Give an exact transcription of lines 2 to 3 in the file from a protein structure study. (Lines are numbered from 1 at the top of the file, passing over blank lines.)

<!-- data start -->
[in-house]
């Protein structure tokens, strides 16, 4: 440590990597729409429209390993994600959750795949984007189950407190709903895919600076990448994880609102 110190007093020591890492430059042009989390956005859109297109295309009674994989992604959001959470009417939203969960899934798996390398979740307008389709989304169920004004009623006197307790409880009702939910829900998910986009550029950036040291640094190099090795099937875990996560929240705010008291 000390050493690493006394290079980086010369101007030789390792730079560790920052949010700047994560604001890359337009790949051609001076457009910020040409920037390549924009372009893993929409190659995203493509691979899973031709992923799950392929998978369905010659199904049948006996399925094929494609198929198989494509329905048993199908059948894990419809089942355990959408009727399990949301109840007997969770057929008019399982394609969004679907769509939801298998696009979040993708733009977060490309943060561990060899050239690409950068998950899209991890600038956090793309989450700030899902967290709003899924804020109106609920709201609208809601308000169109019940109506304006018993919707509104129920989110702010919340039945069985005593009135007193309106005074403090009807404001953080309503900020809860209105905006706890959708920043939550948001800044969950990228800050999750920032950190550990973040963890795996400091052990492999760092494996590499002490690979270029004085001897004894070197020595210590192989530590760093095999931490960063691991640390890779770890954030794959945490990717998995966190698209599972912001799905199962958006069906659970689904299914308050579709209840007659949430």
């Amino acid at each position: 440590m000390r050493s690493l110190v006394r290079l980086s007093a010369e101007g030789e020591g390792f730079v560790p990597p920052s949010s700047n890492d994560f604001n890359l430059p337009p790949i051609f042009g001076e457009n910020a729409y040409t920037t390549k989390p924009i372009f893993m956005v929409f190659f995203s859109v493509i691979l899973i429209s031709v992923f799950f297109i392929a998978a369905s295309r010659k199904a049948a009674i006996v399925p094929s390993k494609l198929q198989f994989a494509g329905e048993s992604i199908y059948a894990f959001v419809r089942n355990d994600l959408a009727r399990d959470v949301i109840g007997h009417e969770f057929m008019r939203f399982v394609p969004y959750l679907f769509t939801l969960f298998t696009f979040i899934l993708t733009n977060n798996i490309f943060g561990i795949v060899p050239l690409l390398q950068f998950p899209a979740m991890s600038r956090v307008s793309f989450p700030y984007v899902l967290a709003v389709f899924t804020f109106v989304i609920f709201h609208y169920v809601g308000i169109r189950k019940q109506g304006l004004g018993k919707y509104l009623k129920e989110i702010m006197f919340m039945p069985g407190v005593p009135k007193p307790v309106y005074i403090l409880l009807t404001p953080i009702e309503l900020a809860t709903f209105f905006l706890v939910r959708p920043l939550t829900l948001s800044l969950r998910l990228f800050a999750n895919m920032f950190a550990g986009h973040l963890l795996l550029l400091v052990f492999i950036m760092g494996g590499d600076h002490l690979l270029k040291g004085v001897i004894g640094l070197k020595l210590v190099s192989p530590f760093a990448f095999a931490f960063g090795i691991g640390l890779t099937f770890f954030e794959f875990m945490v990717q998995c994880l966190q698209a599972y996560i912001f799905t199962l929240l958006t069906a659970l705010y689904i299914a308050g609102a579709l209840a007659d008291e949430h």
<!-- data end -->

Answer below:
């Protein structure tokens, strides 16, 4: 440590990597729409429209390993994600959750795949984007189950407190709903895919600076990448994880609102 110190007093020591890492430059042009989390956005859109297109295309009674994989992604959001959470009417939203969960899934798996390398979740307008389709989304169920004004009623006197307790409880009702939910829900998910986009550029950036040291640094190099090795099937875990996560929240705010008291 000390050493690493006394290079980086010369101007030789390792730079560790920052949010700047994560604001890359337009790949051609001076457009910020040409920037390549924009372009893993929409190659995203493509691979899973031709992923799950392929998978369905010659199904049948006996399925094929494609198929198989494509329905048993199908059948894990419809089942355990959408009727399990949301109840007997969770057929008019399982394609969004679907769509939801298998696009979040993708733009977060490309943060561990060899050239690409950068998950899209991890600038956090793309989450700030899902967290709003899924804020109106609920709201609208809601308000169109019940109506304006018993919707509104129920989110702010919340039945069985005593009135007193309106005074403090009807404001953080309503900020809860209105905006706890959708920043939550948001800044969950990228800050999750920032950190550990973040963890795996400091052990492999760092494996590499002490690979270029004085001897004894070197020595210590192989530590760093095999931490960063691991640390890779770890954030794959945490990717998995966190698209599972912001799905199962958006069906659970689904299914308050579709209840007659949430």
């Amino acid at each position: 440590m000390r050493s690493l110190v006394r290079l980086s007093a010369e101007g030789e020591g390792f730079v560790p990597p920052s949010s700047n890492d994560f604001n890359l430059p337009p790949i051609f042009g001076e457009n910020a729409y040409t920037t390549k989390p924009i372009f893993m956005v929409f190659f995203s859109v493509i691979l899973i429209s031709v992923f799950f297109i392929a998978a369905s295309r010659k199904a049948a009674i006996v399925p094929s390993k494609l198929q198989f994989a494509g329905e048993s992604i199908y059948a894990f959001v419809r089942n355990d994600l959408a009727r399990d959470v949301i109840g007997h009417e969770f057929m008019r939203f399982v394609p969004y959750l679907f769509t939801l969960f298998t696009f979040i899934l993708t733009n977060n798996i490309f943060g561990i795949v060899p050239l690409l390398q950068f998950p899209a979740m991890s600038r956090v307008s793309f989450p700030y984007v899902l967290a709003v389709f899924t804020f109106v989304i609920f709201h609208y169920v809601g308000i169109r189950k019940q109506g304006l004004g018993k919707y509104l009623k129920e989110i702010m006197f919340m039945p069985g407190v005593p009135k007193p307790v309106y005074i403090l409880l009807t404001p953080i009702e309503l900020a809860t709903f209105f905006l706890v939910r959708p920043l939550t829900l948001s800044l969950r998910l990228f800050a999750n895919m920032f950190a550990g986009h973040l963890l795996l550029l400091v052990f492999i950036m760092g494996g590499d600076h002490l690979l270029k040291g004085v001897i004894g640094l070197k020595l210590v190099s192989p530590f760093a990448f095999a931490f960063g090795i691991g640390l890779t099937f770890f954030e794959f875990m945490v990717q998995c994880l966190q698209a599972y996560i912001f799905t199962l929240l958006t069906a659970l705010y689904i299914a308050g609102a579709l209840a007659d008291e949430h």